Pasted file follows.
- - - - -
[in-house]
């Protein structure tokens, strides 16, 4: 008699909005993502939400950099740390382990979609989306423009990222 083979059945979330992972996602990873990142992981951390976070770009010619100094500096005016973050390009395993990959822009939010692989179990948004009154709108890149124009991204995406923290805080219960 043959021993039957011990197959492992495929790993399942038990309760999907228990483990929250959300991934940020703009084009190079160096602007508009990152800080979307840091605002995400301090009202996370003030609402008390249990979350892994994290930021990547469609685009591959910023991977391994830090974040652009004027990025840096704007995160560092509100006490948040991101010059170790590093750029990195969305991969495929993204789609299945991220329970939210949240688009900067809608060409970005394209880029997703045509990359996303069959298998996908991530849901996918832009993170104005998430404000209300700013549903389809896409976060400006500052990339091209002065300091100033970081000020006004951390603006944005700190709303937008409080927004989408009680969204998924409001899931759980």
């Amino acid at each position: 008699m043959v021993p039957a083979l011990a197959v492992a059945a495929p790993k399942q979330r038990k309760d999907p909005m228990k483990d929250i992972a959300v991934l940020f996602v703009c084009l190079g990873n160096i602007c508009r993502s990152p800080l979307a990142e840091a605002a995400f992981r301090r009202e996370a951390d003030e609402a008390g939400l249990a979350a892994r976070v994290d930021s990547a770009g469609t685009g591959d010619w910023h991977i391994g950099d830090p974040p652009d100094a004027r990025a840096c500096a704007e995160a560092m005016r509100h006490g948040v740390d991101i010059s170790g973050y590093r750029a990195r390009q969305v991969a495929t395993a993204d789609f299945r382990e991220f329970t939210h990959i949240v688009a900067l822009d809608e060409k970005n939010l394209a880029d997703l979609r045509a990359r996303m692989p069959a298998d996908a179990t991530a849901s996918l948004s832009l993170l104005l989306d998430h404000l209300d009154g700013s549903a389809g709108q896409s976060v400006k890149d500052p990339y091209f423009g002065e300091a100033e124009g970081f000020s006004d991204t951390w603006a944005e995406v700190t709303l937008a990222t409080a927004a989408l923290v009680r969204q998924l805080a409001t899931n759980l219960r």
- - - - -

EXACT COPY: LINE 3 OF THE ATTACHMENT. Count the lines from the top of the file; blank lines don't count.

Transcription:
């Amino acid at each position: 008699m043959v021993p039957a083979l011990a197959v492992a059945a495929p790993k399942q979330r038990k309760d999907p909005m228990k483990d929250i992972a959300v991934l940020f996602v703009c084009l190079g990873n160096i602007c508009r993502s990152p800080l979307a990142e840091a605002a995400f992981r301090r009202e996370a951390d003030e609402a008390g939400l249990a979350a892994r976070v994290d930021s990547a770009g469609t685009g591959d010619w910023h991977i391994g950099d830090p974040p652009d100094a004027r990025a840096c500096a704007e995160a560092m005016r509100h006490g948040v740390d991101i010059s170790g973050y590093r750029a990195r390009q969305v991969a495929t395993a993204d789609f299945r382990e991220f329970t939210h990959i949240v688009a900067l822009d809608e060409k970005n939010l394209a880029d997703l979609r045509a990359r996303m692989p069959a298998d996908a179990t991530a849901s996918l948004s832009l993170l104005l989306d998430h404000l209300d009154g700013s549903a389809g709108q896409s976060v400006k890149d500052p990339y091209f423009g002065e300091a100033e124009g970081f000020s006004d991204t951390w603006a944005e995406v700190t709303l937008a990222t409080a927004a989408l923290v009680r969204q998924l805080a409001t899931n759980l219960r």